“The China-India relationship is on a sound track, and healthy ties are beneficial to both countries. India should be vigilant to any intentions of roping it into an anti-China camp,” an article in the state-run Global Times said today highlighting that the India-China joint drills and the Malabar exercises involving the navies of India, the US and Japan are being held concurrently the 10-day India-China anti-terrorism joint military drill, code-named Hand-in-Hand 2015, commenced in the Chinese city of Kunming, Yunnan Province.
The next day, a trilateral drill by India, the US and Japan was launched in the Bay of Bengal, the article titled ‘Concurrent India drills spark unnecessary speculation’.
“Malabar, a bilateral navy exercise involving the US and India, includes Japan this year. Speculation has therefore mounted that Washington and New Delhi are considering turning Japan into a permanent partner.”
“Rabble-rousers say that India is eyeing China by including Japan in the Malabar exercise and the trilateral drill is targeted at China,” it said.
Reacting to the Malabar exercises, Chinese Foreign Ministry spokesperson, Hua Chunying told media briefing two days ago that “everyday a lot of activities takes place around the world. We can not connect every activity with China”.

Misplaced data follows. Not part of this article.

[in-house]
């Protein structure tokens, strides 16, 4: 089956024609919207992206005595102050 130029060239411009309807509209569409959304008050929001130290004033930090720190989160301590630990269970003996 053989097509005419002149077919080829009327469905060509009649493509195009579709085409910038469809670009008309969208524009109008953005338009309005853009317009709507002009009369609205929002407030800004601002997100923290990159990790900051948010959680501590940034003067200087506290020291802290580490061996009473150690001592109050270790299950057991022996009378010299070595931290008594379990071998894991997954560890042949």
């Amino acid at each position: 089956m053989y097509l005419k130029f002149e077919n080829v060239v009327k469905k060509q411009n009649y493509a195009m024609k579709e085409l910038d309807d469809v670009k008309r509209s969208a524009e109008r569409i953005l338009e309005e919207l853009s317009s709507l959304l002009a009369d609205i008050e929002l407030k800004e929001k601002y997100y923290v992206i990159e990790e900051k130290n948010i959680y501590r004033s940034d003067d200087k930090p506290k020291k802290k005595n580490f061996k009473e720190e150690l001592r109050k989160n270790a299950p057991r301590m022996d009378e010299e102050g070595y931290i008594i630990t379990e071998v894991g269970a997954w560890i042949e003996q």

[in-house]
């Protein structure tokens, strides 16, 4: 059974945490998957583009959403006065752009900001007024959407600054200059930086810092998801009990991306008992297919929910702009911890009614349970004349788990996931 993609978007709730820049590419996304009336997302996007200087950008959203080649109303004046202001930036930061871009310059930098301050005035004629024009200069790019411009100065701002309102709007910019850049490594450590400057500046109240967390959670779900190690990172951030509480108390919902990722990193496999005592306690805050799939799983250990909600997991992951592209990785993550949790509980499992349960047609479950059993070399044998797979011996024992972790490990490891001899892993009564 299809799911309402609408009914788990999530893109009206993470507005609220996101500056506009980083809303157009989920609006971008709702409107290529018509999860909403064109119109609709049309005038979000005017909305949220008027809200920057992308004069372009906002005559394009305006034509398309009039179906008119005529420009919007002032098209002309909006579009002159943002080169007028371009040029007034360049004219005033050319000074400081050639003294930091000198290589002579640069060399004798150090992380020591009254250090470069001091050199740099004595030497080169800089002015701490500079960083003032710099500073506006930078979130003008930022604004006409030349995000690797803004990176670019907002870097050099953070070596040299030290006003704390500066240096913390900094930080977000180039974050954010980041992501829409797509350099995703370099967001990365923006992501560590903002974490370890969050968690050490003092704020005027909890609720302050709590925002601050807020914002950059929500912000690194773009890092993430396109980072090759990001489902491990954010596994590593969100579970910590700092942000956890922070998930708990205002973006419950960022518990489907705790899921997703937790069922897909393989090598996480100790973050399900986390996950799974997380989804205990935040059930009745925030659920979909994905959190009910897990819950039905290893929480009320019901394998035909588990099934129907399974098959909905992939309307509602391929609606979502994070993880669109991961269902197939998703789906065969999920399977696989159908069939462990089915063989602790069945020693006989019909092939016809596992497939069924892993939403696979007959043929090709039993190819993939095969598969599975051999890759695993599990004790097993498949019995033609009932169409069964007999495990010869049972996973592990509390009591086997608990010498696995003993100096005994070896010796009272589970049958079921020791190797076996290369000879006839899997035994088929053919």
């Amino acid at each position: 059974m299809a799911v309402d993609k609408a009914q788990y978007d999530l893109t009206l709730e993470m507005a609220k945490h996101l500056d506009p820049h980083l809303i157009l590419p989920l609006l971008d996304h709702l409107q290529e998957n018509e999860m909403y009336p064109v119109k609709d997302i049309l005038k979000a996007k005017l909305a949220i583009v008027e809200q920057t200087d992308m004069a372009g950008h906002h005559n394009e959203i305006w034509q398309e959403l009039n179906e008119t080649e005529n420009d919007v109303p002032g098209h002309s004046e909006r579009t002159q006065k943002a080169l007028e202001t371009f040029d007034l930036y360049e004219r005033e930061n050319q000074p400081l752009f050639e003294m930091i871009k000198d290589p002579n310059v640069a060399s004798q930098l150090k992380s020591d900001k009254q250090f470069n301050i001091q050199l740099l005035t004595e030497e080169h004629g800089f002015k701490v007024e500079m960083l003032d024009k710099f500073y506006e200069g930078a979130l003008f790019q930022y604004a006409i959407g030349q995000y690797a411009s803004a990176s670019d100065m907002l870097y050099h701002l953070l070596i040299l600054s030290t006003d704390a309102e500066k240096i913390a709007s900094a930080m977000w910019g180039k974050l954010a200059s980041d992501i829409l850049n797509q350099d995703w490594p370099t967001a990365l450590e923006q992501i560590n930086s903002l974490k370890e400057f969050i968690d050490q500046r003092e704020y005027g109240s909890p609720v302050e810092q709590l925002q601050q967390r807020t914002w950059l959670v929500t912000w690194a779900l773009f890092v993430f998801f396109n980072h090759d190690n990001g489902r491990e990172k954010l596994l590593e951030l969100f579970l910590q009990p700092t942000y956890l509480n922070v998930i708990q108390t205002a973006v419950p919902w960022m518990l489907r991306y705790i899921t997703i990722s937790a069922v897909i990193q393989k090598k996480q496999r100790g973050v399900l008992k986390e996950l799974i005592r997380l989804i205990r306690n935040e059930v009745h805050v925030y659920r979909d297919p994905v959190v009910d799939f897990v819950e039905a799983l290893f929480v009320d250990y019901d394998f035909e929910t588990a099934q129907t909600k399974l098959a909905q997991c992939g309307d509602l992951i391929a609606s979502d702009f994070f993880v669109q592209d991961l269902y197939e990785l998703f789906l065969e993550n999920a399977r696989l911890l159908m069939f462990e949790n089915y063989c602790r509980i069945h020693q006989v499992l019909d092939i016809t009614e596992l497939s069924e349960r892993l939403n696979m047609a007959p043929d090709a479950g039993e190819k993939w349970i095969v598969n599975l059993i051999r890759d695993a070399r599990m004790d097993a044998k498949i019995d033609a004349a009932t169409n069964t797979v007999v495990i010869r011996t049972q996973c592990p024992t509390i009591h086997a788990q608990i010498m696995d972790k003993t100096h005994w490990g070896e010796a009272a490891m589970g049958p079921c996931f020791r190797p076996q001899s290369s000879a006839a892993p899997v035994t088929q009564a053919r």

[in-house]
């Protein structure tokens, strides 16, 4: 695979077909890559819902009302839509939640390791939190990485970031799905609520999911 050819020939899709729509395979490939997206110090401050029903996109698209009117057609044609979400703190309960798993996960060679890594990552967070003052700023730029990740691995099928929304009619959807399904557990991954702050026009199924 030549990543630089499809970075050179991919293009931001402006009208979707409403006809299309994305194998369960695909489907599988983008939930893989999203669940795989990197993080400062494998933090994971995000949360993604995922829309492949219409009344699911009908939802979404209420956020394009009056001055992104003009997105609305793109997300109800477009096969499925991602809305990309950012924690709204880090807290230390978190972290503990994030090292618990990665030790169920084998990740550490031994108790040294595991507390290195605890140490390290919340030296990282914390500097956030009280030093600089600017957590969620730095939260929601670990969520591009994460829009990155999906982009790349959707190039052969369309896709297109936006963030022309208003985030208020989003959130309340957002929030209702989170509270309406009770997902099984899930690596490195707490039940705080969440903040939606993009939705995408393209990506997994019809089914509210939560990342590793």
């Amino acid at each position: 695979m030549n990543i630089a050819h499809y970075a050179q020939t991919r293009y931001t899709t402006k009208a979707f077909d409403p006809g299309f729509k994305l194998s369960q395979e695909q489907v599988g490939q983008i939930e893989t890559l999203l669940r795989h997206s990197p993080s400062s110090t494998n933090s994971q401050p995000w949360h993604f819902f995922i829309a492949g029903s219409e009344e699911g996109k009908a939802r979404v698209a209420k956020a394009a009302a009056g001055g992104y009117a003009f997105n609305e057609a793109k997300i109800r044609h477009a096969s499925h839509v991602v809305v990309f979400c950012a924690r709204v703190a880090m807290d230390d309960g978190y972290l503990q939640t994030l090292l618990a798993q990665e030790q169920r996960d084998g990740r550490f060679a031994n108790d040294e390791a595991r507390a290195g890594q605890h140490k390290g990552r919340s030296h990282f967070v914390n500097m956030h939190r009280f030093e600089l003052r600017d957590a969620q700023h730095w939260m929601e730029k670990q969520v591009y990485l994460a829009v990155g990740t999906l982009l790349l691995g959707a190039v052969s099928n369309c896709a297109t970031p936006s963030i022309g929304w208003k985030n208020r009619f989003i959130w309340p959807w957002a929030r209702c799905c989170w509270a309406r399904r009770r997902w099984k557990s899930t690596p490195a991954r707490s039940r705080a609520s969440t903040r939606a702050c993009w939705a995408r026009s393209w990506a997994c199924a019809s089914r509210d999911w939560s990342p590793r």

The Global Times article said Indian officials stressed that New Delhi has been pursuing a “multi-vectored diplomacy”.
“India’s policies and strategies are based on its national interests. It has been proved that over the past decades, India has stuck to independent foreign policies and never wants to be part of any coalition to contain China,” it said.
“The efforts of China and India moving closer have been snubbed by the West, which tries to hype the contention of the two sides. Given the border disputes between China and India, and geopolitical rivalry as well, mutual distrust is slow to dissolve, and India is vigilant against China’s rise. This creates opportunities for other countries to drive a wedge between Beijing and New Delhi,” it said.
“But China and India have reached a solid consensus that continued growth in bilateral relations should not be thwarted by divergences,” it said highlighting the consensus during Indian Prime Minister Narendra Modi’s visit to China in May that two countries “have enough political wisdom to manage and control divergences.”
“Both China and India are emerging countries and share more common interests than disagreements. Since both face an arduous task of development, neither side will prioritise geopolitical competition,” it said.